GEAUGA COUNTY, Ohio — It’s not a ranking we like to hold, but Ohio schools lead the nation in reported school threats, averaging over ten a month in one study.

While the majority of scares turn out to be hoaxes, 3 News Investigates found these threats come with a heavy price, for students and taxpayers.

February 27, 2012, is a day those living in Chardon will never forget.

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“I got a text message from my son that just said dad!! with exclamation points,” said Geauga County Sheriff Scott Hildenbrand.

Sheriff Hildenbrand responded to the school shooting as a Geauga County deputy and as a father.

“It was probably the worst call I ever went on,” said Sheriff Hildenbrand.

And calls like that are the reason why every threat must be taken seriously.

In the most recent study that reviewed 800 school threats across the country, Ohio led the way with 64 threats reported over a five month period.

Of those 800 school threats, 73% were shooting or bomb threats. 30% of the threats resulted in evacuations of schools. 10% of the threats closed school for at least the day of the threat.

Threats come by phone, through social media, and some by rumor mill as superintendent John Stoddard experienced last month at Berkshire High School in Burton.

“It was a rumor a student reported to the office that he had heard that someone was gonna come in and cause some type of violence at the school during Halloween, said John Stoddard, Superintendent of Berkshire Local Schools.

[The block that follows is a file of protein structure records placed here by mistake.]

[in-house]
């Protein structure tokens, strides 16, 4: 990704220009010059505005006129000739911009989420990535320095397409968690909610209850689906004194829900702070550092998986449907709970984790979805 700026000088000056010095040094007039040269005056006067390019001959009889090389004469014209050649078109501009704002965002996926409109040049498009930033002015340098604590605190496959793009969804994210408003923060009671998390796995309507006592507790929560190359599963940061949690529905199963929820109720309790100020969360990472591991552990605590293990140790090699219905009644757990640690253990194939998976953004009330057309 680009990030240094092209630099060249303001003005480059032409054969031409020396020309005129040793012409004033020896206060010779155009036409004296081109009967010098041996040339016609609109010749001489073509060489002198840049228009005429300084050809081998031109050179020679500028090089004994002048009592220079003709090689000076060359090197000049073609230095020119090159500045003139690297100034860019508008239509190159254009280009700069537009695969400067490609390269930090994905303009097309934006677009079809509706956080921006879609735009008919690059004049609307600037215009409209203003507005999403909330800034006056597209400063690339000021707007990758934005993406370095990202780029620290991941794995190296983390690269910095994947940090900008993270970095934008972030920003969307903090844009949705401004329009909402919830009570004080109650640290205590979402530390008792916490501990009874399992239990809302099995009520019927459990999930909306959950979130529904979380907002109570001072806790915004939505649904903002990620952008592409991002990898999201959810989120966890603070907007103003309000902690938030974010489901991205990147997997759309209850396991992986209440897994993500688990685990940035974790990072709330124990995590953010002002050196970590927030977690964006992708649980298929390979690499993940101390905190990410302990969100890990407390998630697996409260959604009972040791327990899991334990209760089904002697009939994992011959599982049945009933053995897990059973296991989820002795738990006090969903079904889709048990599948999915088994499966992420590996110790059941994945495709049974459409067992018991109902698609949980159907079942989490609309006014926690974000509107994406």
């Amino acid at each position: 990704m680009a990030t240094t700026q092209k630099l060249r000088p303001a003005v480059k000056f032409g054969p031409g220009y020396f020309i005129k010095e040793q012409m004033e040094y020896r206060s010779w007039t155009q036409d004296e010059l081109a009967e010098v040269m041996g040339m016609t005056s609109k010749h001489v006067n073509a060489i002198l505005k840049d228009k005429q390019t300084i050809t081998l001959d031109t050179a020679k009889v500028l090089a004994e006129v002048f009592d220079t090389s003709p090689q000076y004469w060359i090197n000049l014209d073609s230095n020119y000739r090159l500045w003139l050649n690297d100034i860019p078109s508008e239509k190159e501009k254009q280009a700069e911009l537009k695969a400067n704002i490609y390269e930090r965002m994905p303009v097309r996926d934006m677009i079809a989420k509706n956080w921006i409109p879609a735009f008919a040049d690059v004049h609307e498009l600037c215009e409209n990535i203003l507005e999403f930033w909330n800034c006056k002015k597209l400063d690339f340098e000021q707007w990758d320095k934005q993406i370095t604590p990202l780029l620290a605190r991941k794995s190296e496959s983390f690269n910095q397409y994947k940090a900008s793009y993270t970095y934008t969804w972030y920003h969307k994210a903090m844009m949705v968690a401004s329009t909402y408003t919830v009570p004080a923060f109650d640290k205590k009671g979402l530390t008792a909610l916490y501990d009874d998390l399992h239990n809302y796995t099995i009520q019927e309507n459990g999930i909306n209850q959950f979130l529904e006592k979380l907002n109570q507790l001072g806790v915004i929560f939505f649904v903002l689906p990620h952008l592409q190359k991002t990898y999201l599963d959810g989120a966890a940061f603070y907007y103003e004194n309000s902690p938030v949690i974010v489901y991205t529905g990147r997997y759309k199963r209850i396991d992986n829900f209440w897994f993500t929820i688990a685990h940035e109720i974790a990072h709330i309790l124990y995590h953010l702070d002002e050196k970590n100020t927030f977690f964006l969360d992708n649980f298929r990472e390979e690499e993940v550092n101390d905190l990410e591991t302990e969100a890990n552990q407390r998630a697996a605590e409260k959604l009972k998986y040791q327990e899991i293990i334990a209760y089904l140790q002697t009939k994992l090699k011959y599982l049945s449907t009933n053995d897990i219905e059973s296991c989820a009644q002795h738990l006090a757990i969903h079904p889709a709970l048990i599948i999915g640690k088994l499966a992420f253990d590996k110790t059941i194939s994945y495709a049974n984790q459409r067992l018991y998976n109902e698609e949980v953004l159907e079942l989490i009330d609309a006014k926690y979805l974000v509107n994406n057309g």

The threat was deemed not credible.

Still, four police officers and two deputies came to the start of school on Halloween to ease tension.

“Just to make sure everything started off smoothly,” said Stoddard.

These threats tax law enforcement resources.

The Geauga County Sheriff’s Office tells 3News Investigates that it costs roughly $2,000 to send four deputies to a school threat for two hours.

The Cuyahoga County Sheriff’s Office tells 3News Investigates that it costs anywhere from $2,000 to $15,000 to send anywhere from four to 12 deputies to a school threat for two hours, depending if SWAT, K9 and Bomb Squad are deployed. 

Threats also take deputies away from other calls.

“Somebody on the other side of the county may need your assistance right away and you got them tied up at the school, so that response would be delayed,” said Sheriff Hildenbrand.

“I think the lives of our children and grandchildren should be paramount,” said Ruth Goff, who has ten grandchildren in Berkshire Local Schools.

Goff said it’s a price she’s willing to pay to keep kids safe.

“It's worth it, even if it was ten times that, it's worth it,” said Goff.

Each school district has their own policies when it comes to punishing the students who make the threats. That’s on top of the charges they could face in court.

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